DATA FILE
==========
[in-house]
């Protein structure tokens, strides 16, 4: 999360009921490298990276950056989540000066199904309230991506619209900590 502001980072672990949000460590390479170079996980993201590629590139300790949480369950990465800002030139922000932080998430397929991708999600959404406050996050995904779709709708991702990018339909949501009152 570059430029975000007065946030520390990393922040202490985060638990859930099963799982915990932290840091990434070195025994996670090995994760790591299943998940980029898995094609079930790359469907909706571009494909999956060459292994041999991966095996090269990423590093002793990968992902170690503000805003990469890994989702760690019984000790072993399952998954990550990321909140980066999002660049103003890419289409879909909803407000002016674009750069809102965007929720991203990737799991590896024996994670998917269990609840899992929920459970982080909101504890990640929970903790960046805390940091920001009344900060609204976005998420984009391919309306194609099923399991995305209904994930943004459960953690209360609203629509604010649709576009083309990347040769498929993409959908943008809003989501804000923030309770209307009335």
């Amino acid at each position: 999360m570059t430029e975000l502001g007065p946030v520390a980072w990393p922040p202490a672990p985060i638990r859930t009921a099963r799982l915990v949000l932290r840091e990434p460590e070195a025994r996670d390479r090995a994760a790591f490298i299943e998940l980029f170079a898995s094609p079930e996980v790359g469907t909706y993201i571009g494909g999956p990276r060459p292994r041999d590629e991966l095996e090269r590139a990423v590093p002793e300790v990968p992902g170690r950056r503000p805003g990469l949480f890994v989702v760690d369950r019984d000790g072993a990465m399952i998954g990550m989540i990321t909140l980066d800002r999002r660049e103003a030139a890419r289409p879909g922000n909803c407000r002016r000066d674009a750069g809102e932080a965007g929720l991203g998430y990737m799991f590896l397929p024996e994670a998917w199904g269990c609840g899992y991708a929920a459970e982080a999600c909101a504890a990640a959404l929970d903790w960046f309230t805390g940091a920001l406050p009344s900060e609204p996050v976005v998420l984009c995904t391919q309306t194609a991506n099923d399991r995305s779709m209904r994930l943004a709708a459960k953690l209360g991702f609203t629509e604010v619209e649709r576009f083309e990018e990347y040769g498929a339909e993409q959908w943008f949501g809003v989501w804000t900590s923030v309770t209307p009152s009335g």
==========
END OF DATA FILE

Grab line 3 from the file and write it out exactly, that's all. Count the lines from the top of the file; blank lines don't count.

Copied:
């Amino acid at each position: 999360m570059t430029e975000l502001g007065p946030v520390a980072w990393p922040p202490a672990p985060i638990r859930t009921a099963r799982l915990v949000l932290r840091e990434p460590e070195a025994r996670d390479r090995a994760a790591f490298i299943e998940l980029f170079a898995s094609p079930e996980v790359g469907t909706y993201i571009g494909g999956p990276r060459p292994r041999d590629e991966l095996e090269r590139a990423v590093p002793e300790v990968p992902g170690r950056r503000p805003g990469l949480f890994v989702v760690d369950r019984d000790g072993a990465m399952i998954g990550m989540i990321t909140l980066d800002r999002r660049e103003a030139a890419r289409p879909g922000n909803c407000r002016r000066d674009a750069g809102e932080a965007g929720l991203g998430y990737m799991f590896l397929p024996e994670a998917w199904g269990c609840g899992y991708a929920a459970e982080a999600c909101a504890a990640a959404l929970d903790w960046f309230t805390g940091a920001l406050p009344s900060e609204p996050v976005v998420l984009c995904t391919q309306t194609a991506n099923d399991r995305s779709m209904r994930l943004a709708a459960k953690l209360g991702f609203t629509e604010v619209e649709r576009f083309e990018e990347y040769g498929a339909e993409q959908w943008f949501g809003v989501w804000t900590s923030v309770t209307p009152s009335g």